Following the controversy of his previous film, the nearly-unreleased Steve Bannon profile American Dharma, one gets the sense that My Psychedelic Love Story is something of a vacation for Morris. Joanna Harcourt-Smith is, in many ways, the ideal Errol Morris interview subject, an enormously likable and engaging raconteur with a seemingly endless reserve of jaw-dropping anecdotes, who also just happens to sit at a major focal point in American cultural and political history. With all the nostalgia of someone looking back on their freshman year in college, Harcourt-Smith regales Morris’ Interrotron with stories of her days as a globetrotting psychedelic outlaw, casually weaving a tale involving everyone from Keith Richards and Francis Ford Coppola to the Weather Underground and the Black Panthers to the Nixon administration’s Committee for the Re-Election of the President (which, it must never be forgotten, was abbreviated CREEP). Morris ties the entire thing together with a day-glo, pop-art visual motif, illustrating key images on novelty acid blotters and helpfully flashing title cards with the names of recurring players and locations. The result is a film that remains breezy, playful, and kinetic, even as it delves into the Mephistophelean inner workings of the federal government under America’s second most evil president.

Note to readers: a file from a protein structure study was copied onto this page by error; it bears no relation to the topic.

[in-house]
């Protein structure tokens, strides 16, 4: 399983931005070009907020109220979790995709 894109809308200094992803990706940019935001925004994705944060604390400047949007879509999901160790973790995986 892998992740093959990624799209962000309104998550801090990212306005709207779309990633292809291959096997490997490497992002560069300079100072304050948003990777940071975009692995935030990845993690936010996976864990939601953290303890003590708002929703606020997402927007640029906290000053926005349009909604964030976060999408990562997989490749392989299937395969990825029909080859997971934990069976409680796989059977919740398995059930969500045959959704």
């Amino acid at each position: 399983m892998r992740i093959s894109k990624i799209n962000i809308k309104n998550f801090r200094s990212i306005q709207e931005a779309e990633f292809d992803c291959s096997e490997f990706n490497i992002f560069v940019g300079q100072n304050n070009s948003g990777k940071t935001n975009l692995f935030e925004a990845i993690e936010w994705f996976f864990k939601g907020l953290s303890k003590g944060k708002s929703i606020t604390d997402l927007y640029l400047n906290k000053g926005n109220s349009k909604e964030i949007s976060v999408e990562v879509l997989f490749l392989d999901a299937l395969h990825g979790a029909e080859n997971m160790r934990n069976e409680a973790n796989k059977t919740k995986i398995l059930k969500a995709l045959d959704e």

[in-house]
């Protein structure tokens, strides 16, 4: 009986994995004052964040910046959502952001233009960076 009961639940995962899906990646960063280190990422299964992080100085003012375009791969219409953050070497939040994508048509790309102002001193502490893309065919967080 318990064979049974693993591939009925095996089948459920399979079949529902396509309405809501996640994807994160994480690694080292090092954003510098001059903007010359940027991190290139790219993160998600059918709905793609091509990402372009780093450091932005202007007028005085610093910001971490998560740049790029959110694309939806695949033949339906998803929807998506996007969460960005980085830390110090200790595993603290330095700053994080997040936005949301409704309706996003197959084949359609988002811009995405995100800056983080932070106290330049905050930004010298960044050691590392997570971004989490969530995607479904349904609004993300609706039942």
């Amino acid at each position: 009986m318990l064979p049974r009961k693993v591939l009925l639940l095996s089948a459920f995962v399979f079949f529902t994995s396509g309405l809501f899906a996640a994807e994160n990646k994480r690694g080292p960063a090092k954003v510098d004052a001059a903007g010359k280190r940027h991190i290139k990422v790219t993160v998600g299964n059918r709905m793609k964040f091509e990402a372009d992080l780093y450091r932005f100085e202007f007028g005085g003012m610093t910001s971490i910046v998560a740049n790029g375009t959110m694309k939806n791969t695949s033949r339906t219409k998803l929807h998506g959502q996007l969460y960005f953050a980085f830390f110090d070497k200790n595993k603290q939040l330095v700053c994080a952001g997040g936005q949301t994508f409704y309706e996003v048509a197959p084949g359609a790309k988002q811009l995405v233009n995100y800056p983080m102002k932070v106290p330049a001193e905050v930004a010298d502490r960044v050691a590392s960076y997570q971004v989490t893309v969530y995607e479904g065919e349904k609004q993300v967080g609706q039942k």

Errol Morris made his name on his seemingly invisible interviewing style, but perhaps inevitably due to his level of arthouse celebrity, it’s increasingly difficult for him not to play a role in his own films. Morris is not as much of a character in My Psychedelic Love Story as he is in American Dharma (which is as much about Morris trying to wrap his head around Trump’s election as it is about Bannon’s crackpot philosophy), but he is thrust into the spotlight nonetheless. Early on in the film, Harcourt-Smith reveals that she was inspired to reach out to Morris after watching his Netflix series Wormwood. Contrary to the conjecture of the countercultural fringe, Harcourt-Smith reveals that she was just as in the dark as anyone as to Leary’s motivations in collaborating with the FBI, and reasoned that the documentarian’s knack for investigation might get them closer to the truth. This mystery serves as the backbone of the film, but, as in the best of Morris’ work, it’s not exactly the point. Rather, the investigation serves as an entry point to his often inscrutable subject, and allows her to both reveal herself as a human being and, just as importantly, offer her particular viewpoint on her unbelievable-yet-true exploits.